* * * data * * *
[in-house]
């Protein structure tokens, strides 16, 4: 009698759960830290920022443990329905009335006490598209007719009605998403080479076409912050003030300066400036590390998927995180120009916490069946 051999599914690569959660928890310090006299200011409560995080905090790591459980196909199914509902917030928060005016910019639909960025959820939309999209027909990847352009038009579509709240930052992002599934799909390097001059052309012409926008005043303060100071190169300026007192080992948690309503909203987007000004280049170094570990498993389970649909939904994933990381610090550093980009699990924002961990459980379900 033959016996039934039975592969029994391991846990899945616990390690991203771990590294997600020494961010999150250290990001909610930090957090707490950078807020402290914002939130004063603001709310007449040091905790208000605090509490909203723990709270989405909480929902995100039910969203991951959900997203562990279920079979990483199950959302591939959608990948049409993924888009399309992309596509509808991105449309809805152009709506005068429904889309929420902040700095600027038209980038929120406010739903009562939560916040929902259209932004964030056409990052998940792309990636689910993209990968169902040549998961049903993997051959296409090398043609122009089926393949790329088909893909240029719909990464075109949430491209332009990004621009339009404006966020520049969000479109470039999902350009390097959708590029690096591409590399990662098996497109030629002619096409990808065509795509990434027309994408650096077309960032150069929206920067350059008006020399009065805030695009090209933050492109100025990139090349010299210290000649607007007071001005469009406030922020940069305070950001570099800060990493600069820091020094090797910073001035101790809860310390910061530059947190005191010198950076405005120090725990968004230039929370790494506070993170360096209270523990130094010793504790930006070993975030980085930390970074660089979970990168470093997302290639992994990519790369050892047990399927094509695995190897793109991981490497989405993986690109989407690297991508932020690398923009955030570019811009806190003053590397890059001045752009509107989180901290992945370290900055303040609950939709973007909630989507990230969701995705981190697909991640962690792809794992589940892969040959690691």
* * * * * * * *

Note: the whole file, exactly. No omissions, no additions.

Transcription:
[in-house]
């Protein structure tokens, strides 16, 4: 009698759960830290920022443990329905009335006490598209007719009605998403080479076409912050003030300066400036590390998927995180120009916490069946 051999599914690569959660928890310090006299200011409560995080905090790591459980196909199914509902917030928060005016910019639909960025959820939309999209027909990847352009038009579509709240930052992002599934799909390097001059052309012409926008005043303060100071190169300026007192080992948690309503909203987007000004280049170094570990498993389970649909939904994933990381610090550093980009699990924002961990459980379900 033959016996039934039975592969029994391991846990899945616990390690991203771990590294997600020494961010999150250290990001909610930090957090707490950078807020402290914002939130004063603001709310007449040091905790208000605090509490909203723990709270989405909480929902995100039910969203991951959900997203562990279920079979990483199950959302591939959608990948049409993924888009399309992309596509509808991105449309809805152009709506005068429904889309929420902040700095600027038209980038929120406010739903009562939560916040929902259209932004964030056409990052998940792309990636689910993209990968169902040549998961049903993997051959296409090398043609122009089926393949790329088909893909240029719909990464075109949430491209332009990004621009339009404006966020520049969000479109470039999902350009390097959708590029690096591409590399990662098996497109030629002619096409990808065509795509990434027309994408650096077309960032150069929206920067350059008006020399009065805030695009090209933050492109100025990139090349010299210290000649607007007071001005469009406030922020940069305070950001570099800060990493600069820091020094090797910073001035101790809860310390910061530059947190005191010198950076405005120090725990968004230039929370790494506070993170360096209270523990130094010793504790930006070993975030980085930390970074660089979970990168470093997302290639992994990519790369050892047990399927094509695995190897793109991981490497989405993986690109989407690297991508932020690398923009955030570019811009806190003053590397890059001045752009509107989180901290992945370290900055303040609950939709973007909630989507990230969701995705981190697909991640962690792809794992589940892969040959690691």